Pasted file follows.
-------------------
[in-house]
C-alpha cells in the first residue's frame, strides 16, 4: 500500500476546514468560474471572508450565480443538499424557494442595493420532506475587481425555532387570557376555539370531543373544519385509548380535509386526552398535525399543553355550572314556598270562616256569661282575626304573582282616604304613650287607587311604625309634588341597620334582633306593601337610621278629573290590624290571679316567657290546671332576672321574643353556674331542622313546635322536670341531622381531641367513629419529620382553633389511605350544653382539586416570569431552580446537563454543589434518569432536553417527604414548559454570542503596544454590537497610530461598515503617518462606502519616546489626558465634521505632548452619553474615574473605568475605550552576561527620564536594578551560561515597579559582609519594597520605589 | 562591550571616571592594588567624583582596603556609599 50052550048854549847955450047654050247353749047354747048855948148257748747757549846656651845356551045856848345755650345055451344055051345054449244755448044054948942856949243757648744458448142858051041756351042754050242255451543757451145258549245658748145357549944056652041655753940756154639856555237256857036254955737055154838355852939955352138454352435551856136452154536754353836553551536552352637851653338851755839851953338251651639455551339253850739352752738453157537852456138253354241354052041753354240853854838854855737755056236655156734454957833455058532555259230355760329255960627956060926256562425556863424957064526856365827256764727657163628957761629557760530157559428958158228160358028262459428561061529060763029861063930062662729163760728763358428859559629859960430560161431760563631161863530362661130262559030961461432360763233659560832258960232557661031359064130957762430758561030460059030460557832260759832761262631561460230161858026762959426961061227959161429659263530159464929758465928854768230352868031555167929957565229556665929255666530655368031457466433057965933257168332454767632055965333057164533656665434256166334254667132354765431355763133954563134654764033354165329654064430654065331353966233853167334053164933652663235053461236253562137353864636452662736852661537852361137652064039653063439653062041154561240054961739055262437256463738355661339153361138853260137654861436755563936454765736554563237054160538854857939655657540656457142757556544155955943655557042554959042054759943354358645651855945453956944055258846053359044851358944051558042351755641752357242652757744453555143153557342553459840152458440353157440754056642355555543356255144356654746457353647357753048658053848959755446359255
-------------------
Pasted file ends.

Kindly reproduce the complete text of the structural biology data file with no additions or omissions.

[in-house]
C-alpha cells in the first residue's frame, strides 16, 4: 500500500476546514468560474471572508450565480443538499424557494442595493420532506475587481425555532387570557376555539370531543373544519385509548380535509386526552398535525399543553355550572314556598270562616256569661282575626304573582282616604304613650287607587311604625309634588341597620334582633306593601337610621278629573290590624290571679316567657290546671332576672321574643353556674331542622313546635322536670341531622381531641367513629419529620382553633389511605350544653382539586416570569431552580446537563454543589434518569432536553417527604414548559454570542503596544454590537497610530461598515503617518462606502519616546489626558465634521505632548452619553474615574473605568475605550552576561527620564536594578551560561515597579559582609519594597520605589 | 562591550571616571592594588567624583582596603556609599 50052550048854549847955450047654050247353749047354747048855948148257748747757549846656651845356551045856848345755650345055451344055051345054449244755448044054948942856949243757648744458448142858051041756351042754050242255451543757451145258549245658748145357549944056652041655753940756154639856555237256857036254955737055154838355852939955352138454352435551856136452154536754353836553551536552352637851653338851755839851953338251651639455551339253850739352752738453157537852456138253354241354052041753354240853854838854855737755056236655156734454957833455058532555259230355760329255960627956060926256562425556863424957064526856365827256764727657163628957761629557760530157559428958158228160358028262459428561061529060763029861063930062662729163760728763358428859559629859960430560161431760563631161863530362661130262559030961461432360763233659560832258960232557661031359064130957762430758561030460059030460557832260759832761262631561460230161858026762959426961061227959161429659263530159464929758465928854768230352868031555167929957565229556665929255666530655368031457466433057965933257168332454767632055965333057164533656665434256166334254667132354765431355763133954563134654764033354165329654064430654065331353966233853167334053164933652663235053461236253562137353864636452662736852661537852361137652064039653063439653062041154561240054961739055262437256463738355661339153361138853260137654861436755563936454765736554563237054160538854857939655657540656457142757556544155955943655557042554959042054759943354358645651855945453956944055258846053359044851358944051558042351755641752357242652757744453555143153557342553459840152458440353157440754056642355555543356255144356654746457353647357753048658053848959755446359255